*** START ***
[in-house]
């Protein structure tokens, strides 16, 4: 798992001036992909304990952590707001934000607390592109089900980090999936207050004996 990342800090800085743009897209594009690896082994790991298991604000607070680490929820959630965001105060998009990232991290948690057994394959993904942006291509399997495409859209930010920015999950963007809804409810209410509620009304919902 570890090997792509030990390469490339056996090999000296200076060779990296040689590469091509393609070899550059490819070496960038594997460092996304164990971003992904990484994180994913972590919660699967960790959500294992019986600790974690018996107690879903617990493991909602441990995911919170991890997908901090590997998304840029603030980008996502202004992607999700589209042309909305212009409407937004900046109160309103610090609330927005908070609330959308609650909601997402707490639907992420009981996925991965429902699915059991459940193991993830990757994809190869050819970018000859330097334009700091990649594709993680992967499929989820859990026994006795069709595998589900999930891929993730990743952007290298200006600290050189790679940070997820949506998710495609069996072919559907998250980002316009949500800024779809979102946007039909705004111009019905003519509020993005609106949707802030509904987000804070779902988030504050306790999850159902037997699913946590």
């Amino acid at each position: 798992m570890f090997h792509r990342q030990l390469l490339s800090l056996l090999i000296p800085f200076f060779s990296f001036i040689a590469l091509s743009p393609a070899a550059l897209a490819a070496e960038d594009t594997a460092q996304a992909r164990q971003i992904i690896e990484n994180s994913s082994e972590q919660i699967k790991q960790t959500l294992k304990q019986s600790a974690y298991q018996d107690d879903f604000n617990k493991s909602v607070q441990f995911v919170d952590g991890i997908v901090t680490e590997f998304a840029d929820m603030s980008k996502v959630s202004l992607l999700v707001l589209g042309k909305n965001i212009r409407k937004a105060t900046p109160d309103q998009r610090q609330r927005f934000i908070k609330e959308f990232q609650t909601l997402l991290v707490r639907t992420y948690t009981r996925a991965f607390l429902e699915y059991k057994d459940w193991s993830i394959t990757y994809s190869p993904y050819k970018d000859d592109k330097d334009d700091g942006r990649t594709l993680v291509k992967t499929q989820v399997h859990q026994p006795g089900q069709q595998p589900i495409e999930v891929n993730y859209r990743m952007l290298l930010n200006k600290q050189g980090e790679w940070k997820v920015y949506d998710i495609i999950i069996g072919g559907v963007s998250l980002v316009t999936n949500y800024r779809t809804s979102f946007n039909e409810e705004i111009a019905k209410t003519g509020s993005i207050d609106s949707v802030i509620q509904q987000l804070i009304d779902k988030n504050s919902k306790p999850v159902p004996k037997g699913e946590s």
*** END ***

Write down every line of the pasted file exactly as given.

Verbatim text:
[in-house]
């Protein structure tokens, strides 16, 4: 798992001036992909304990952590707001934000607390592109089900980090999936207050004996 990342800090800085743009897209594009690896082994790991298991604000607070680490929820959630965001105060998009990232991290948690057994394959993904942006291509399997495409859209930010920015999950963007809804409810209410509620009304919902 570890090997792509030990390469490339056996090999000296200076060779990296040689590469091509393609070899550059490819070496960038594997460092996304164990971003992904990484994180994913972590919660699967960790959500294992019986600790974690018996107690879903617990493991909602441990995911919170991890997908901090590997998304840029603030980008996502202004992607999700589209042309909305212009409407937004900046109160309103610090609330927005908070609330959308609650909601997402707490639907992420009981996925991965429902699915059991459940193991993830990757994809190869050819970018000859330097334009700091990649594709993680992967499929989820859990026994006795069709595998589900999930891929993730990743952007290298200006600290050189790679940070997820949506998710495609069996072919559907998250980002316009949500800024779809979102946007039909705004111009019905003519509020993005609106949707802030509904987000804070779902988030504050306790999850159902037997699913946590």
């Amino acid at each position: 798992m570890f090997h792509r990342q030990l390469l490339s800090l056996l090999i000296p800085f200076f060779s990296f001036i040689a590469l091509s743009p393609a070899a550059l897209a490819a070496e960038d594009t594997a460092q996304a992909r164990q971003i992904i690896e990484n994180s994913s082994e972590q919660i699967k790991q960790t959500l294992k304990q019986s600790a974690y298991q018996d107690d879903f604000n617990k493991s909602v607070q441990f995911v919170d952590g991890i997908v901090t680490e590997f998304a840029d929820m603030s980008k996502v959630s202004l992607l999700v707001l589209g042309k909305n965001i212009r409407k937004a105060t900046p109160d309103q998009r610090q609330r927005f934000i908070k609330e959308f990232q609650t909601l997402l991290v707490r639907t992420y948690t009981r996925a991965f607390l429902e699915y059991k057994d459940w193991s993830i394959t990757y994809s190869p993904y050819k970018d000859d592109k330097d334009d700091g942006r990649t594709l993680v291509k992967t499929q989820v399997h859990q026994p006795g089900q069709q595998p589900i495409e999930v891929n993730y859209r990743m952007l290298l930010n200006k600290q050189g980090e790679w940070k997820v920015y949506d998710i495609i999950i069996g072919g559907v963007s998250l980002v316009t999936n949500y800024r779809t809804s979102f946007n039909e409810e705004i111009a019905k209410t003519g509020s993005i207050d609106s949707v802030i509620q509904q987000l804070i009304d779902k988030n504050s919902k306790p999850v159902p004996k037997g699913e946590s």